UKRI has Awarded £171 Million to Projects in Pursuit of the UK Government’s Net Zero Targets

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Projects in heavy and energy intensive industries are the recipients of government funding, with a view to reducing CO2 emissions.

TAKEAWAYS

  • Key industrial regions of Merseyside, South Wales, Teesside, Humberside and Aberdeenshire in the UK are to receive funding for decarbonizing industry.
  • Hydrogen and CCUS technologies are the focus of the decarbonisation plans.
  • Funding will be matched by industry such that in aggregate £431 million will be spent in the pursuit of the UK’s net zero emissions targets.

UK Research and Innovation has moved its industrial decarbonization program further forward by awarding £171 million in funding to the projects that were selected earlier this year to support delivery of significant emissions reductions in heavy and energy intensive industries. When taken together with the £260 million amount that is required to be matched by industry as part of the program, this represents a significant step in UK government’s pursuit of its net zero emissions targets.

The projects and the funding awarded to them are:

  • HyNet - (offshore – £13,324,521) / (onshore – £19,451,381)
    A full chain hydrogen and CCUS industrial decarbonisation project, which incorporates a dedicated network transporting hydrogen from production to demand points and storage assets, with infrastructure to transport and store the CO2 produced as a by-product of the hydrogen production process and CO2 from a number of the UK’s largest industrial emitters.
  • Scotland’s net zero infrastructure (offshore – £11,347,956) / (onshore – £19,956,777)
    A project which focuses on developing the offshore Acorn storage site and associated offshore infrastructure. It will fund important engineering studies and develop the key onshore and offshore pipeline, subsea and well-related infrastructure to transport and inject CO2 offshore for long-term secure storage.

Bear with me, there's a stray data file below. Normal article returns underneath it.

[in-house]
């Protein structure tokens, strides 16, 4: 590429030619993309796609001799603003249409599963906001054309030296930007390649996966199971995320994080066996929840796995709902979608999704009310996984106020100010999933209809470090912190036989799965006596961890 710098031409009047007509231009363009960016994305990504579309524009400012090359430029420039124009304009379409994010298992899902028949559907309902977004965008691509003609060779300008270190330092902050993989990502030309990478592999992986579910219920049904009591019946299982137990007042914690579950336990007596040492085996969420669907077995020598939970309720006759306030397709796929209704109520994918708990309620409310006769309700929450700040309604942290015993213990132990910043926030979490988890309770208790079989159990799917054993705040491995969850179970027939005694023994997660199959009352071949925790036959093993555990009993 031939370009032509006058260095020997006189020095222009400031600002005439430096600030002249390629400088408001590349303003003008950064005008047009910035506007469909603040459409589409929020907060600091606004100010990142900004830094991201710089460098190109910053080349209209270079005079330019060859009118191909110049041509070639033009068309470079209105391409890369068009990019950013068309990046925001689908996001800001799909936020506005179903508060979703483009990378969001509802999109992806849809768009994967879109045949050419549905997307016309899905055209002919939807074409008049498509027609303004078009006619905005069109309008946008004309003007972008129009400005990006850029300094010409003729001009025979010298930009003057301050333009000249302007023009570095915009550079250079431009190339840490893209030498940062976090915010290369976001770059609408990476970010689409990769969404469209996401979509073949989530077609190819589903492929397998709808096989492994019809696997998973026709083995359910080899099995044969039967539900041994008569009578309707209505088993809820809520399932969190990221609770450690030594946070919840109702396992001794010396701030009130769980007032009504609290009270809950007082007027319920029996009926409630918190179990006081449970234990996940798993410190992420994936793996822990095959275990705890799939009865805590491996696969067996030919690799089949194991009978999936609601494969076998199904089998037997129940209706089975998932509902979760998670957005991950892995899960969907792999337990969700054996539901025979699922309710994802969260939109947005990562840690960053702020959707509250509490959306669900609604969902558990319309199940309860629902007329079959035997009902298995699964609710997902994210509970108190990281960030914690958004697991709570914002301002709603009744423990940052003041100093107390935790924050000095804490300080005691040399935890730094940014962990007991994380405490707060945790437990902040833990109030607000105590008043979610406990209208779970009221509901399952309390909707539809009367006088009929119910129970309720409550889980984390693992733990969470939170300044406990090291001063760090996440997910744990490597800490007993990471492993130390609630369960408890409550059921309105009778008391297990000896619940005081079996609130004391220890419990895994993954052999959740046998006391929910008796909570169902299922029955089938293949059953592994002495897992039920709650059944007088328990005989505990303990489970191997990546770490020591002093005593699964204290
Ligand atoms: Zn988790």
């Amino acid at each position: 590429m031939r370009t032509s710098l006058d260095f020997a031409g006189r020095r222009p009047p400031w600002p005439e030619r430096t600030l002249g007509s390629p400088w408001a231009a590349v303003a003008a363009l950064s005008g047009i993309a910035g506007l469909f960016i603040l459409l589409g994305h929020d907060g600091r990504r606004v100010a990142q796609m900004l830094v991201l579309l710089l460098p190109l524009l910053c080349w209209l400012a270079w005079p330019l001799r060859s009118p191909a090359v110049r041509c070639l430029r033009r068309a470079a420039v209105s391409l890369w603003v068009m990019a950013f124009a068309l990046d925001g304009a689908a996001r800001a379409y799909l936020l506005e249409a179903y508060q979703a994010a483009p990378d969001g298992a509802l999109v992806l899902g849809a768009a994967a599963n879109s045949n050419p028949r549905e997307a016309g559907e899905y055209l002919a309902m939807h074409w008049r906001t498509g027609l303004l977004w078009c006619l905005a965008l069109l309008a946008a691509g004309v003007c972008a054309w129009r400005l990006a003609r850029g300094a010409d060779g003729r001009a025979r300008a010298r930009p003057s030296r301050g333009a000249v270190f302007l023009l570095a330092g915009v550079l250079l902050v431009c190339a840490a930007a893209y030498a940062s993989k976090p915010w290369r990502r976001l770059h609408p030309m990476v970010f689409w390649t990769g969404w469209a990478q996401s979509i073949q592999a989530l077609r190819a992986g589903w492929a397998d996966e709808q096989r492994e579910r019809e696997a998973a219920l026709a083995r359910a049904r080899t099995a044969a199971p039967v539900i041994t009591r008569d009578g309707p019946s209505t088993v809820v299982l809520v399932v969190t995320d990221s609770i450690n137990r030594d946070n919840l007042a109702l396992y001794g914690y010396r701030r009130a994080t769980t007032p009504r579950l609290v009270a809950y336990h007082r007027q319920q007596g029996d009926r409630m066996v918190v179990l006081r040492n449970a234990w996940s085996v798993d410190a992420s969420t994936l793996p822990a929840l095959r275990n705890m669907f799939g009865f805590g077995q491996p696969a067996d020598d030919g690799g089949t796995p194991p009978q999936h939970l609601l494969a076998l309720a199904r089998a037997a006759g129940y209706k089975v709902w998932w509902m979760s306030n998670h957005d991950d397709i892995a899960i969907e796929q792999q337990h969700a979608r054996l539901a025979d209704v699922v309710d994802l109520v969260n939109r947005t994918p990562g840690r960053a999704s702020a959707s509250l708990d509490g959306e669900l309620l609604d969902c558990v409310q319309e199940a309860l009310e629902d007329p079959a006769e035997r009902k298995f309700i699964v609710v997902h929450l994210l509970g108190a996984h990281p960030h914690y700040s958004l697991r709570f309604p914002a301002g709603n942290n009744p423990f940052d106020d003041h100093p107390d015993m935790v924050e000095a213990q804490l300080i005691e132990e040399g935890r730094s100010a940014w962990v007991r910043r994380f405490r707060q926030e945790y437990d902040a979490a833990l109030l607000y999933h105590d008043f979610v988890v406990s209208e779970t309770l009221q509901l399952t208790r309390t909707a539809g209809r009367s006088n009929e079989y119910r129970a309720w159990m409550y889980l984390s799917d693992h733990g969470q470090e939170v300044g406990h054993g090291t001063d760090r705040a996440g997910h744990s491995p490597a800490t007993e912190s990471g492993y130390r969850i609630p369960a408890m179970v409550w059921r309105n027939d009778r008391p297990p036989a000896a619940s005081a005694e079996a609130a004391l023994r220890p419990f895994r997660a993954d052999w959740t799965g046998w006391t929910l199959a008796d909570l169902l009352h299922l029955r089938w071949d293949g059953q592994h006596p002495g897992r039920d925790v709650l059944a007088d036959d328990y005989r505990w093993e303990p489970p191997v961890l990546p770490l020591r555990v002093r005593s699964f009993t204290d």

• Net zero Teesside (onshore) – £28,052,338
    A project to develop a flexible gas power plant with CCUS, which will allow CO2 to be stored in a geological aquifer located in the Southern North Sea.
  • Northern endurance partnership – £24,002,130
    A project to create an offshore CO2 transport and storage system connecting two first-of-a-kind onshore capture projects into one initial geological store.
  • Zero Carbon Humber (ZCH) partnership – £21,496,246
    A project to develop CO2 and hydrogen transmission pipelines linking the region’s major emitters and enabling CO2 emissions to be captured and transported, and fuel-switching of end-users to H2 for a long-term sustainable transition to low-carbon energy. A low-carbon ammonia export product will also be developed and the project will seek to partially decarbonise all other products produced on-site.
  • Humber Zero – £12,692,948
    A project to retrofit a post combustion capture plant to two existing gas turbines and auxiliary boilers at VPI Immingham’s combined heat and power plant, and a major process unit at Phillips 66’s Humber refinery.
  • South Wales Industrial Cluster (SWIC) – £19,999,997
    A project to support regional hydrogen deployment and to develop CCUS as an interim measure. The project also aims to provide the UK with lower carbon steel and reduced carbon cement products that form the backbone of the wider UK Infrastructure Industry.

Further details as to the project sponsors and locations can be found on the UKRI website (UKRI press release).

These nine green tech projects will undertake engineering and design studies for the development of decarbonization infrastructure in the UK, with particular focus on carbon capture and storage and hydrogen projects. The government support is directed towards the key UK industrial regions of Merseyside, South Wales, Teesside, Humberside and Aberdeenshire.

Each of the projects has considered the number of jobs created alongside the reduction of carbon emissions in putting together their plans, with a view to decarbonising key industrial clusters. It is estimated that in aggregate 80,000 UK jobs will be created over the next 30 years as a result of these projects, while cutting emissions by two thirds in just 15 years.

This funding illustrates the commitment to invest in large scale climate change projects ahead of COP26, to be held in Glasgow in November 2021, and is a step in the right direction to the extent that hydrogen and CCUS are to be an important part of the energy transition.

[View source.]

DISCLAIMER: Because of the generality of this update, the information provided herein may not be applicable in all situations and should not be acted upon without specific legal advice based on particular situations.

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